Bone morphogenetic protein 6 expression in oral cavity squamous cell cancer is associated with bone invasion


  • Presented at the Triological Society 2013 Combined Sections Meeting, Scottsdale, Arizona, U.S.A., January 24, 2013.

  • This work was supported by a grant from the National Institutes of Health R01CA142637-0A1 and National Cancer Institute 5R25CA76023. The authors have no other funding, financial relationships, or conflicts of interest to disclose.



To evaluate bone invasion, survival, and expression of bone morphogenetic protein-6 (BMP-6) in oral cavity cancer in the context of known biomarkers indicative of poor prognosis.

Study Design

Molecular expression study combined with retrospective chart review of corresponding patients at a tertiary care center.


Between 2000 and 2009, a total of 197 patients underwent resection for oral cavity squamous cell carcinoma. Of these, 30 pathologic specimens were chosen for further molecular analysis. These 30 patients were separated into three groups (10 per group) based on American Joint Committee on Cancer (AJCC) staging and staging based on size alone (TAJCC/SIZE). The first group consisted of tumors staged as T2/2 based on size less than 4 cm and that had no evidence of bone invasion. The T2/4 group consisted of tumors that were upstaged from T2 based on bone invasion. The T4/4 group consisted of tumors that were large with and without bone invasion. The expression of extracellular matrix metalloproteinase inducer (EMMPRIN), BMP-6, and epidermal growth factor receptor (EGFR) was examined using immunohistochemistry techniques. Patient demographics, tumor characteristics, survival, and recurrence were compared.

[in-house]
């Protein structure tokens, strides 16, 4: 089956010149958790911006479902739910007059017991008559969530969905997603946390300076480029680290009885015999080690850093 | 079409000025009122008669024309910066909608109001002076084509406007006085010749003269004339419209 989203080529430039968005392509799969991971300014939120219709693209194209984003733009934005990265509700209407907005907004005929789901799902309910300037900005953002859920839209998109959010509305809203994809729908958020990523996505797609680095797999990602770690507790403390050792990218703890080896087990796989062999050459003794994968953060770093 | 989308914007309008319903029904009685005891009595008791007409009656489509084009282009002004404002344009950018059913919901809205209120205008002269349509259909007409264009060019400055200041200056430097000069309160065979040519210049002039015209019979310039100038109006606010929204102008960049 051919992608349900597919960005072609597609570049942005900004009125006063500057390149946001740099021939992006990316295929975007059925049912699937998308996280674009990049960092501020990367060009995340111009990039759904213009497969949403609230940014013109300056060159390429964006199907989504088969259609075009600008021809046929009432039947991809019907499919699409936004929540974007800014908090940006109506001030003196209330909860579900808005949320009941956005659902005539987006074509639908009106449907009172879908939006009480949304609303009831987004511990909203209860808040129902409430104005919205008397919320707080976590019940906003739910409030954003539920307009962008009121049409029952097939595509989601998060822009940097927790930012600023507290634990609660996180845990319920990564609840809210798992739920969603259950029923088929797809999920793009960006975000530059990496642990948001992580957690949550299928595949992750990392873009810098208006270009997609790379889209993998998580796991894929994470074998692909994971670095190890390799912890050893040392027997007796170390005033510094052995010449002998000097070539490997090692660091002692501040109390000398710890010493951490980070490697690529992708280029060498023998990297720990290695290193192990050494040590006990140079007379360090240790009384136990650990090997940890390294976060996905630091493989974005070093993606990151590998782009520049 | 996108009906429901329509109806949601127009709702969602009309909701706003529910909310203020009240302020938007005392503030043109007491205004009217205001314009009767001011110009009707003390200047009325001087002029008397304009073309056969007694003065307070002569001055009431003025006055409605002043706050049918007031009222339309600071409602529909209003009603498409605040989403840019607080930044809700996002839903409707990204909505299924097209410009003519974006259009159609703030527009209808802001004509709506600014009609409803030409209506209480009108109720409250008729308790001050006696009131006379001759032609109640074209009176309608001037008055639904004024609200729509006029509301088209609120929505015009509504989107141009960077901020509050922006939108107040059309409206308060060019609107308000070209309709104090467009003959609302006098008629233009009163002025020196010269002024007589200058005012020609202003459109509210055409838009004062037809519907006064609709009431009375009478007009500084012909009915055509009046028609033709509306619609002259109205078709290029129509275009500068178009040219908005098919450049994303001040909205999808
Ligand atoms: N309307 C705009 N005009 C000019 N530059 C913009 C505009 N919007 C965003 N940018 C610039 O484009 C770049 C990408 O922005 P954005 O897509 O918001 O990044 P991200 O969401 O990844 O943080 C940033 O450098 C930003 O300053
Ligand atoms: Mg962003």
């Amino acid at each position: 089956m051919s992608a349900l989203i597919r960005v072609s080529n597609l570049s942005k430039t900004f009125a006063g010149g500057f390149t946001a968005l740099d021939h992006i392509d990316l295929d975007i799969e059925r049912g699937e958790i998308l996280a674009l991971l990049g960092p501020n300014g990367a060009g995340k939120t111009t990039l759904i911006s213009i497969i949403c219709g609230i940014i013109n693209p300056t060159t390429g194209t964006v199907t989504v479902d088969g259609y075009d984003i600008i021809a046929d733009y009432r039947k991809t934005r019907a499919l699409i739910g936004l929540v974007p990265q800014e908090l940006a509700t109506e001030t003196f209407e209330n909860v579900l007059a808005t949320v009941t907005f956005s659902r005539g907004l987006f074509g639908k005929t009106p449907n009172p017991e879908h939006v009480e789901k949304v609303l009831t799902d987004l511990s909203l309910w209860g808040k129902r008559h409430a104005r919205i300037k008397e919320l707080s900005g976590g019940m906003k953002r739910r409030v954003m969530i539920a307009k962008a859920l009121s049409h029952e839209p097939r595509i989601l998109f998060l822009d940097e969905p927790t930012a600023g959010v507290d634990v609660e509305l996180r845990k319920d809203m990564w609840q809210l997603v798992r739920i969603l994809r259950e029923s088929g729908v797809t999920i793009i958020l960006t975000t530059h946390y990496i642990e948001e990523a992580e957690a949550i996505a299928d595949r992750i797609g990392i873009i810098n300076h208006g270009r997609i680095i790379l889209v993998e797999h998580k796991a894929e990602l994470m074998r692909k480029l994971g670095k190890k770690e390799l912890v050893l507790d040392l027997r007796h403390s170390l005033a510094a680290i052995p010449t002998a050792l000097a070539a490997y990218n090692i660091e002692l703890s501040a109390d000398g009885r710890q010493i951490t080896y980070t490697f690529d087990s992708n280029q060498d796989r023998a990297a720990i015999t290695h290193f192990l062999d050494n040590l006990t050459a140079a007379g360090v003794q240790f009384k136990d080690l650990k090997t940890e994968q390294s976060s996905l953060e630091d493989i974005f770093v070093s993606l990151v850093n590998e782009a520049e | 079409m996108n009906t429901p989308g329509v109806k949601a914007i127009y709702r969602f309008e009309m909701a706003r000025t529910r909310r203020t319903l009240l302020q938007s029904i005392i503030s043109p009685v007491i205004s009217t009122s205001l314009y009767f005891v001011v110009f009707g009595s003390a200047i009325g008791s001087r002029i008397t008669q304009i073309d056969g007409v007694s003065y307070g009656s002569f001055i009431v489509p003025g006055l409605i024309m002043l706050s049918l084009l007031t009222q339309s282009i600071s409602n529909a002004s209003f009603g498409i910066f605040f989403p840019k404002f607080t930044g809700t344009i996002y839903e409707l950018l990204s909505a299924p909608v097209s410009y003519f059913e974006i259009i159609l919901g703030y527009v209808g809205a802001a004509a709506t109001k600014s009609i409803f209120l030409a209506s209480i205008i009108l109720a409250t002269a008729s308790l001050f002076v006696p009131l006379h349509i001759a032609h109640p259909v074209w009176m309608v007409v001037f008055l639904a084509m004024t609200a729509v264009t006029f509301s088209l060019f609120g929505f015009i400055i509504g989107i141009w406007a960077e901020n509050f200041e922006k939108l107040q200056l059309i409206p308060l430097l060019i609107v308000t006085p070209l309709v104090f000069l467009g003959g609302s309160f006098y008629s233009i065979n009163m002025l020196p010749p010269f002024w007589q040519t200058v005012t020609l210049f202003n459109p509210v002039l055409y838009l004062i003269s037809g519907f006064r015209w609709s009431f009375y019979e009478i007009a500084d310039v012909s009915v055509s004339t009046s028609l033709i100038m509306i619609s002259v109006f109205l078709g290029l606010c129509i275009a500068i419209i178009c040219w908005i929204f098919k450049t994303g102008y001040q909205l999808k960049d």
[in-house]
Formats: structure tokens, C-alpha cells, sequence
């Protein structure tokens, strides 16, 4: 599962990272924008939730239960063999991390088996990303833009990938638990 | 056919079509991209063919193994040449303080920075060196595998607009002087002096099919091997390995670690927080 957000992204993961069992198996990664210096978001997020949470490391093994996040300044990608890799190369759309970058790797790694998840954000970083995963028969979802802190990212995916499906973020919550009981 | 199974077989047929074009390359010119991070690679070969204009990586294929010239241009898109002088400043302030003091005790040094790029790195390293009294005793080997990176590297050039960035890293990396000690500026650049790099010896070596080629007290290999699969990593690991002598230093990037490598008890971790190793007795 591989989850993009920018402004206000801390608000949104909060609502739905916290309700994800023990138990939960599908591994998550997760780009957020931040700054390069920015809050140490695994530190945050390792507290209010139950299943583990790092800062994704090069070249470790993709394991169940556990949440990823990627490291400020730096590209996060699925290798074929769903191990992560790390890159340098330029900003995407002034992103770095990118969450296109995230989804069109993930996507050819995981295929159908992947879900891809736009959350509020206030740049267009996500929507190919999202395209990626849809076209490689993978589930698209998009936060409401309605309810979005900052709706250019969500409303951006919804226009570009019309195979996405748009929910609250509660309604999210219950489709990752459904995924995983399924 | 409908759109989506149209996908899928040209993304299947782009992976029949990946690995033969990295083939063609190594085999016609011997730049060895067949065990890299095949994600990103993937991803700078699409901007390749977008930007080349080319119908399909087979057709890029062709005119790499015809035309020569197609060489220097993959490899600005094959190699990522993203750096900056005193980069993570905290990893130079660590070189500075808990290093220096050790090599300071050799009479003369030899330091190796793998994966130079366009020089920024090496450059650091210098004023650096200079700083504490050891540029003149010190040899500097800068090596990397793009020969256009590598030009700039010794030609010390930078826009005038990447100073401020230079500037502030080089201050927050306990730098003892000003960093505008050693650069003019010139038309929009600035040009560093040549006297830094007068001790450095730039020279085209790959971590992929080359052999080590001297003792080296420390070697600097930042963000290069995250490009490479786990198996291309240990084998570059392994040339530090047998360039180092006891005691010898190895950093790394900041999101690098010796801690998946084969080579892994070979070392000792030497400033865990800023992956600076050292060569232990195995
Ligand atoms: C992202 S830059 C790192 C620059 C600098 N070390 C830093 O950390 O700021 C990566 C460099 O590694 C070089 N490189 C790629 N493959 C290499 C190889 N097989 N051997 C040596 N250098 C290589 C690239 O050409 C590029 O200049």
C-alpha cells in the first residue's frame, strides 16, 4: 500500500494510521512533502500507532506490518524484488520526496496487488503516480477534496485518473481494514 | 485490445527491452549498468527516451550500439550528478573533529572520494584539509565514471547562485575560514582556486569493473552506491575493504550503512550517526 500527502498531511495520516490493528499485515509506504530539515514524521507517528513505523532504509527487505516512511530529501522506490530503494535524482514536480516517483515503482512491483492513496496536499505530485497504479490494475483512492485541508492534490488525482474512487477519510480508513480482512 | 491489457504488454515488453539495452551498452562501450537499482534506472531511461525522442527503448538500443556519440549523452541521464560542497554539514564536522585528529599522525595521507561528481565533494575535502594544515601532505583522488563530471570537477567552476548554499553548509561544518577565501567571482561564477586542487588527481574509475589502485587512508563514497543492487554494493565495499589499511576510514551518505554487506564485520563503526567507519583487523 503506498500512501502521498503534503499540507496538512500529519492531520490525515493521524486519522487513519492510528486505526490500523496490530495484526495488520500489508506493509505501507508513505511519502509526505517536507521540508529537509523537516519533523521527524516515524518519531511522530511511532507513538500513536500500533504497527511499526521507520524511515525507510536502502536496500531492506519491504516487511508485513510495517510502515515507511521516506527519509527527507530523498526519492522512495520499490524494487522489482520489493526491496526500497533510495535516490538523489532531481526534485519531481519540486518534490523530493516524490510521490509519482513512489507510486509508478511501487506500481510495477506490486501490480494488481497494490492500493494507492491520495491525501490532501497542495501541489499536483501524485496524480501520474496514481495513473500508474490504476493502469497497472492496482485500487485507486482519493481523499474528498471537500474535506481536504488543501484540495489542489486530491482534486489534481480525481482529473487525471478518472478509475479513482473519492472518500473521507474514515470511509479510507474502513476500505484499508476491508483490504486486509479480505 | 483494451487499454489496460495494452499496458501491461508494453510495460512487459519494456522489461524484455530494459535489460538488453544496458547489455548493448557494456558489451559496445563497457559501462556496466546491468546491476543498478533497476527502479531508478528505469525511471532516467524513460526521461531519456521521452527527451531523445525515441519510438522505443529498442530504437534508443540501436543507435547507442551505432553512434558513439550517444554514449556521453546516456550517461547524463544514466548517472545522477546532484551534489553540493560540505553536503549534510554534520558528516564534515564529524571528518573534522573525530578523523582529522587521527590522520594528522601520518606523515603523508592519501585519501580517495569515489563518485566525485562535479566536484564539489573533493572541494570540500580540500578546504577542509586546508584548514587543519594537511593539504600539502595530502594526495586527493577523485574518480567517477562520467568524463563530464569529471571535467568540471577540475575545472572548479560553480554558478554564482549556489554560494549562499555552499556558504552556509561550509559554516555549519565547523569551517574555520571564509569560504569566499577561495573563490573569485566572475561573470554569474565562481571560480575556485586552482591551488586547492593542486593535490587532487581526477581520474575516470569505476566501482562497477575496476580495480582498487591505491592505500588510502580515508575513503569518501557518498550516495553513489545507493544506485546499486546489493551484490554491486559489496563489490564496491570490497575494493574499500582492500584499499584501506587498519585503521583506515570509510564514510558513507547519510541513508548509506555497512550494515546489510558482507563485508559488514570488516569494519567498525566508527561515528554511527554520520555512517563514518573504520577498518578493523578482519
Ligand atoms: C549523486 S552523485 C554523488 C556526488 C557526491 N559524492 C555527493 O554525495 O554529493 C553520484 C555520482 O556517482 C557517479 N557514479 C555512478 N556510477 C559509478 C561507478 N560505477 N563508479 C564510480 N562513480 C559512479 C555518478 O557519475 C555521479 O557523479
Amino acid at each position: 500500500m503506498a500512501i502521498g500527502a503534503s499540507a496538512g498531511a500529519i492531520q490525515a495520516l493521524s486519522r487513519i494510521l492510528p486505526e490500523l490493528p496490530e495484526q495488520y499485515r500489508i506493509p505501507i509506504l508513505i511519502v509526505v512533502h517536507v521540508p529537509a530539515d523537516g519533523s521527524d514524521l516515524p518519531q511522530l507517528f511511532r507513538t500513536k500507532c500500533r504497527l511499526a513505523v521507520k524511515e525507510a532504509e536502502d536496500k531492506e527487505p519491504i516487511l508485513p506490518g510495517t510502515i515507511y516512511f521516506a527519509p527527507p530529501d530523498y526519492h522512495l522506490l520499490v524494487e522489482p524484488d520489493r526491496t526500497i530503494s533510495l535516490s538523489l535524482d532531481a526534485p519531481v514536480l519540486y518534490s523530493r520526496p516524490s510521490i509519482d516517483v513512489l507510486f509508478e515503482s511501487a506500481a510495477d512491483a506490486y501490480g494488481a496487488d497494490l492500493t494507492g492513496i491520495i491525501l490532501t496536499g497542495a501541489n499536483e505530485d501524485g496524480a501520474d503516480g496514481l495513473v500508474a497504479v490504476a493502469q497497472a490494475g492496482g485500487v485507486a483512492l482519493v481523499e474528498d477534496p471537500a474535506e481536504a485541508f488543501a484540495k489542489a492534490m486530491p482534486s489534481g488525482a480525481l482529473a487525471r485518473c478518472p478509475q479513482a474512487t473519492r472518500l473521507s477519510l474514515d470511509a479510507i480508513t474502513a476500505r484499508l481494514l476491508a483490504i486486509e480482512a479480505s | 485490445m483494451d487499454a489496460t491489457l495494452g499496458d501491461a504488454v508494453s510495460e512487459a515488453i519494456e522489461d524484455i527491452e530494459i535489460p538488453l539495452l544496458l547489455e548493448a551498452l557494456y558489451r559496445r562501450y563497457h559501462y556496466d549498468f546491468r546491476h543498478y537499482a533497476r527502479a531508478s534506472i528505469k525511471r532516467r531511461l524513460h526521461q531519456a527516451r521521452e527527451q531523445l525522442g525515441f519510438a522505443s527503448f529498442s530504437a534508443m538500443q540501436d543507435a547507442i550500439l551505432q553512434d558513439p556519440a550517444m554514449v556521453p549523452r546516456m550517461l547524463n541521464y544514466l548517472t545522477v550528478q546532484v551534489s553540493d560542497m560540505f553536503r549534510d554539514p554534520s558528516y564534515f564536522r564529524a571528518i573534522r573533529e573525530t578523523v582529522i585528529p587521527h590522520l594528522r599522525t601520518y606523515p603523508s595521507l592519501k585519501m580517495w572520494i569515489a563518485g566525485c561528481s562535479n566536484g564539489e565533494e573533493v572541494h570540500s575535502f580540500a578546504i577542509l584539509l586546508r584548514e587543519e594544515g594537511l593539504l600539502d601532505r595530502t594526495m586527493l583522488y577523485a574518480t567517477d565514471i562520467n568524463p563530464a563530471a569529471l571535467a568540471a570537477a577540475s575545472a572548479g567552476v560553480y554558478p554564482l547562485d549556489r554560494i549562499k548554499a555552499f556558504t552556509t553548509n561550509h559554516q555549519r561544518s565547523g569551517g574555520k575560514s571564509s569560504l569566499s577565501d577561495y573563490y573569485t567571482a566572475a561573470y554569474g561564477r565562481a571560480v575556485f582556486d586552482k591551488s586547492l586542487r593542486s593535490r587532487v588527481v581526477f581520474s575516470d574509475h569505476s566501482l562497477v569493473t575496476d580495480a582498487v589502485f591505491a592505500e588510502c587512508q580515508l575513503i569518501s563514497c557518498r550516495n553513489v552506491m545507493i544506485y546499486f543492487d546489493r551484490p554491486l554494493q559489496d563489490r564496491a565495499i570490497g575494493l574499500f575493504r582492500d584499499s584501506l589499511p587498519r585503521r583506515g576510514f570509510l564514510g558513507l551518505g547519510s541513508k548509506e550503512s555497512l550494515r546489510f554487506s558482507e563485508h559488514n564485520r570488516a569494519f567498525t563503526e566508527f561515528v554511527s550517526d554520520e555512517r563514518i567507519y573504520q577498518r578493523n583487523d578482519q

Average follow-up was 21 months. Expression of BMP-6 was significantly higher in the T2/4 cohort (tumor less than 4 cm with bony invasion) than the larger tumors without bone invasion (T4/4 cohort, P = .05). In addition, increased BMP-6 expression correlated with aggressive behavior in the smaller tumors. Furthermore, increased EGFR expression positively correlated with increased levels of BMP-6.


Increased expression of BMP-6 in oral cavity cancer may affect bone invasion.

Level of Evidence

N/A. Laryngoscope, 123:3061–3065, 2013